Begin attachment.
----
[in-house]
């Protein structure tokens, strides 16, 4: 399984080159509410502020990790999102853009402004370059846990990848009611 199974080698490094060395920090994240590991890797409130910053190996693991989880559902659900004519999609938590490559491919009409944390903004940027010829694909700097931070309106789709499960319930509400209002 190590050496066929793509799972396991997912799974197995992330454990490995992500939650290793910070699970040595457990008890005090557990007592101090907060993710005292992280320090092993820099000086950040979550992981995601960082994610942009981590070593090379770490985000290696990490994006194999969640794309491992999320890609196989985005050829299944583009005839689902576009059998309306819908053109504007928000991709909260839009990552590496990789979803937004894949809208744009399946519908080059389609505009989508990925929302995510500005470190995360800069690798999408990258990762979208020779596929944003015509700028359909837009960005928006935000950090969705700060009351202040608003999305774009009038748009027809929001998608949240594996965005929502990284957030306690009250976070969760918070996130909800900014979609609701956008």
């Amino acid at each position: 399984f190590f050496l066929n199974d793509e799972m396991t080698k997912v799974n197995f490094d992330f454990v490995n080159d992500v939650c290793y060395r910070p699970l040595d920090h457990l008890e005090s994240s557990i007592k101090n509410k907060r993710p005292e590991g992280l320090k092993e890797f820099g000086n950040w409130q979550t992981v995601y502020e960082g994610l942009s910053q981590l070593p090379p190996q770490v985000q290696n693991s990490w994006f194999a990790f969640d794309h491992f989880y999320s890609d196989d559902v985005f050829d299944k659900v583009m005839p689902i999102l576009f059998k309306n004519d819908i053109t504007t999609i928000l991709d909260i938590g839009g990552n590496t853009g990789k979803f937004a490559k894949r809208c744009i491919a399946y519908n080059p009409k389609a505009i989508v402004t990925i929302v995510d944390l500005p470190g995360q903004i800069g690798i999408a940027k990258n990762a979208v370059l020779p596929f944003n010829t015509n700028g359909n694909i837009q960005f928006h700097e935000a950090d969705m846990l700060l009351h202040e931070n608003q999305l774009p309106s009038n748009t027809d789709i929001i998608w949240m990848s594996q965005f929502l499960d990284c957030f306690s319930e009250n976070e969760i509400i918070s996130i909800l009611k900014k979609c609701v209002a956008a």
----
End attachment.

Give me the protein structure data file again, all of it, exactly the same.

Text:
[in-house]
């Protein structure tokens, strides 16, 4: 399984080159509410502020990790999102853009402004370059846990990848009611 199974080698490094060395920090994240590991890797409130910053190996693991989880559902659900004519999609938590490559491919009409944390903004940027010829694909700097931070309106789709499960319930509400209002 190590050496066929793509799972396991997912799974197995992330454990490995992500939650290793910070699970040595457990008890005090557990007592101090907060993710005292992280320090092993820099000086950040979550992981995601960082994610942009981590070593090379770490985000290696990490994006194999969640794309491992999320890609196989985005050829299944583009005839689902576009059998309306819908053109504007928000991709909260839009990552590496990789979803937004894949809208744009399946519908080059389609505009989508990925929302995510500005470190995360800069690798999408990258990762979208020779596929944003015509700028359909837009960005928006935000950090969705700060009351202040608003999305774009009038748009027809929001998608949240594996965005929502990284957030306690009250976070969760918070996130909800900014979609609701956008």
């Amino acid at each position: 399984f190590f050496l066929n199974d793509e799972m396991t080698k997912v799974n197995f490094d992330f454990v490995n080159d992500v939650c290793y060395r910070p699970l040595d920090h457990l008890e005090s994240s557990i007592k101090n509410k907060r993710p005292e590991g992280l320090k092993e890797f820099g000086n950040w409130q979550t992981v995601y502020e960082g994610l942009s910053q981590l070593p090379p190996q770490v985000q290696n693991s990490w994006f194999a990790f969640d794309h491992f989880y999320s890609d196989d559902v985005f050829d299944k659900v583009m005839p689902i999102l576009f059998k309306n004519d819908i053109t504007t999609i928000l991709d909260i938590g839009g990552n590496t853009g990789k979803f937004a490559k894949r809208c744009i491919a399946y519908n080059p009409k389609a505009i989508v402004t990925i929302v995510d944390l500005p470190g995360q903004i800069g690798i999408a940027k990258n990762a979208v370059l020779p596929f944003n010829t015509n700028g359909n694909i837009q960005f928006h700097e935000a950090d969705m846990l700060l009351h202040e931070n608003q999305l774009p309106s009038n748009t027809d789709i929001i998608w949240m990848s594996q965005f929502l499960d990284c957030f306690s319930e009250n976070e969760i509400i918070s996130i909800l009611k900014k979609c609701v209002a956008a």